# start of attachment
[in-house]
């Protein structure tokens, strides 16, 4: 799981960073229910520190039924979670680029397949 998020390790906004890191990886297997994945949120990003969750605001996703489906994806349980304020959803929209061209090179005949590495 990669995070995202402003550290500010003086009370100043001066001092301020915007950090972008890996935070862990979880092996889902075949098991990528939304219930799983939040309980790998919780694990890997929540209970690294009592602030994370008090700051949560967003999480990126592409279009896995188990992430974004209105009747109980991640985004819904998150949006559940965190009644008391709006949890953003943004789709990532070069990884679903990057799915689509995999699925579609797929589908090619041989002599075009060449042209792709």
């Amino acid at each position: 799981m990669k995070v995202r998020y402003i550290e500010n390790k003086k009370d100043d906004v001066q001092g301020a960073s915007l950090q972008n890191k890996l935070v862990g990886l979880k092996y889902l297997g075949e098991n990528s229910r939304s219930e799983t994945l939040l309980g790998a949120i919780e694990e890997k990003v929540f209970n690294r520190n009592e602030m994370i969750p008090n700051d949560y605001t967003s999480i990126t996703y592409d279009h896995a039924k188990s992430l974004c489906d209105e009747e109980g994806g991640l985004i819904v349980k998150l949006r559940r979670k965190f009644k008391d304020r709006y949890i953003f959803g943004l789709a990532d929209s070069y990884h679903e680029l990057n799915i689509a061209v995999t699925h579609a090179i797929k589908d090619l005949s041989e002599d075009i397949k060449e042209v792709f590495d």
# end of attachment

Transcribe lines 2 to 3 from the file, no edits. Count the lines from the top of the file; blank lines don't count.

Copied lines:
């Protein structure tokens, strides 16, 4: 799981960073229910520190039924979670680029397949 998020390790906004890191990886297997994945949120990003969750605001996703489906994806349980304020959803929209061209090179005949590495 990669995070995202402003550290500010003086009370100043001066001092301020915007950090972008890996935070862990979880092996889902075949098991990528939304219930799983939040309980790998919780694990890997929540209970690294009592602030994370008090700051949560967003999480990126592409279009896995188990992430974004209105009747109980991640985004819904998150949006559940965190009644008391709006949890953003943004789709990532070069990884679903990057799915689509995999699925579609797929589908090619041989002599075009060449042209792709």
């Amino acid at each position: 799981m990669k995070v995202r998020y402003i550290e500010n390790k003086k009370d100043d906004v001066q001092g301020a960073s915007l950090q972008n890191k890996l935070v862990g990886l979880k092996y889902l297997g075949e098991n990528s229910r939304s219930e799983t994945l939040l309980g790998a949120i919780e694990e890997k990003v929540f209970n690294r520190n009592e602030m994370i969750p008090n700051d949560y605001t967003s999480i990126t996703y592409d279009h896995a039924k188990s992430l974004c489906d209105e009747e109980g994806g991640l985004i819904v349980k998150l949006r559940r979670k965190f009644k008391d304020r709006y949890i953003f959803g943004l789709a990532d929209s070069y990884h679903e680029l990057n799915i689509a061209v995999t699925h579609a090179i797929k589908d090619l005949s041989e002599d075009i397949k060449e042209v792709f590495d």